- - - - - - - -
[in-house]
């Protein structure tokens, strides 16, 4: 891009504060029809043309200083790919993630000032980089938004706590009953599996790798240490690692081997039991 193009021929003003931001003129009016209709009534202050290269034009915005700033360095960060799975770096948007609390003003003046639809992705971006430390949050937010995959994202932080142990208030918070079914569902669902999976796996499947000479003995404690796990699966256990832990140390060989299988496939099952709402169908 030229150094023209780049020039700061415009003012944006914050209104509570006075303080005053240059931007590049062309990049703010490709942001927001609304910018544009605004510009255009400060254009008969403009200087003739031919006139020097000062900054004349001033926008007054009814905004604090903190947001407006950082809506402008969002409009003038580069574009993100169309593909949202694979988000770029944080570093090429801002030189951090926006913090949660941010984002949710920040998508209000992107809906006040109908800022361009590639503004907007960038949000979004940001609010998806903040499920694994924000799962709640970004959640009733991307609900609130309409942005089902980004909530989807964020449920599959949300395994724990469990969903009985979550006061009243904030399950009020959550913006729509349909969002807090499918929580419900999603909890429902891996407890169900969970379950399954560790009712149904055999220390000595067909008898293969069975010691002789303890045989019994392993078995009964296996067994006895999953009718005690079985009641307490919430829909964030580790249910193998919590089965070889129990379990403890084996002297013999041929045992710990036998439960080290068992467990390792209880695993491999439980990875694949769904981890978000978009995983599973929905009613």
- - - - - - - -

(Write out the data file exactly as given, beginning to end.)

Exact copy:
[in-house]
């Protein structure tokens, strides 16, 4: 891009504060029809043309200083790919993630000032980089938004706590009953599996790798240490690692081997039991 193009021929003003931001003129009016209709009534202050290269034009915005700033360095960060799975770096948007609390003003003046639809992705971006430390949050937010995959994202932080142990208030918070079914569902669902999976796996499947000479003995404690796990699966256990832990140390060989299988496939099952709402169908 030229150094023209780049020039700061415009003012944006914050209104509570006075303080005053240059931007590049062309990049703010490709942001927001609304910018544009605004510009255009400060254009008969403009200087003739031919006139020097000062900054004349001033926008007054009814905004604090903190947001407006950082809506402008969002409009003038580069574009993100169309593909949202694979988000770029944080570093090429801002030189951090926006913090949660941010984002949710920040998508209000992107809906006040109908800022361009590639503004907007960038949000979004940001609010998806903040499920694994924000799962709640970004959640009733991307609900609130309409942005089902980004909530989807964020449920599959949300395994724990469990969903009985979550006061009243904030399950009020959550913006729509349909969002807090499918929580419900999603909890429902891996407890169900969970379950399954560790009712149904055999220390000595067909008898293969069975010691002789303890045989019994392993078995009964296996067994006895999953009718005690079985009641307490919430829909964030580790249910193998919590089965070889129990379990403890084996002297013999041929045992710990036998439960080290068992467990390792209880695993491999439980990875694949769904981890978000978009995983599973929905009613």